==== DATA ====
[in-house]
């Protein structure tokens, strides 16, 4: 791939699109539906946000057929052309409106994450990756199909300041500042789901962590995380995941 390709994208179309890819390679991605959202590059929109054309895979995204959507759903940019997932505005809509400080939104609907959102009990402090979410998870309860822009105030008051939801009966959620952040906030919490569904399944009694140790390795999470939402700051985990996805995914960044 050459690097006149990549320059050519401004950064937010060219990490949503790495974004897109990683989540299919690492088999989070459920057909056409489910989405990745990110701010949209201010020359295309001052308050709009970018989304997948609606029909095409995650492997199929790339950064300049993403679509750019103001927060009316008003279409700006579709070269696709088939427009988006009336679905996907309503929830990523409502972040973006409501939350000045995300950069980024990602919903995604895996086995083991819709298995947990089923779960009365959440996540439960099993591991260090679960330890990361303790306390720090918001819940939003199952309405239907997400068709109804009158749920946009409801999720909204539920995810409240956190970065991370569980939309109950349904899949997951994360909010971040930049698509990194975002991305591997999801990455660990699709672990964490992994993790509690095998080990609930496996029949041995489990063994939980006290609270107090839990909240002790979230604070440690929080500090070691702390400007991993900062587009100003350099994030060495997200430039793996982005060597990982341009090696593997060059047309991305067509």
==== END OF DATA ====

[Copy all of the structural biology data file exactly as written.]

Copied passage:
[in-house]
């Protein structure tokens, strides 16, 4: 791939699109539906946000057929052309409106994450990756199909300041500042789901962590995380995941 390709994208179309890819390679991605959202590059929109054309895979995204959507759903940019997932505005809509400080939104609907959102009990402090979410998870309860822009105030008051939801009966959620952040906030919490569904399944009694140790390795999470939402700051985990996805995914960044 050459690097006149990549320059050519401004950064937010060219990490949503790495974004897109990683989540299919690492088999989070459920057909056409489910989405990745990110701010949209201010020359295309001052308050709009970018989304997948609606029909095409995650492997199929790339950064300049993403679509750019103001927060009316008003279409700006579709070269696709088939427009988006009336679905996907309503929830990523409502972040973006409501939350000045995300950069980024990602919903995604895996086995083991819709298995947990089923779960009365959440996540439960099993591991260090679960330890990361303790306390720090918001819940939003199952309405239907997400068709109804009158749920946009409801999720909204539920995810409240956190970065991370569980939309109950349904899949997951994360909010971040930049698509990194975002991305591997999801990455660990699709672990964490992994993790509690095998080990609930496996029949041995489990063994939980006290609270107090839990909240002790979230604070440690929080500090070691702390400007991993900062587009100003350099994030060495997200430039793996982005060597990982341009090696593997060059047309991305067509």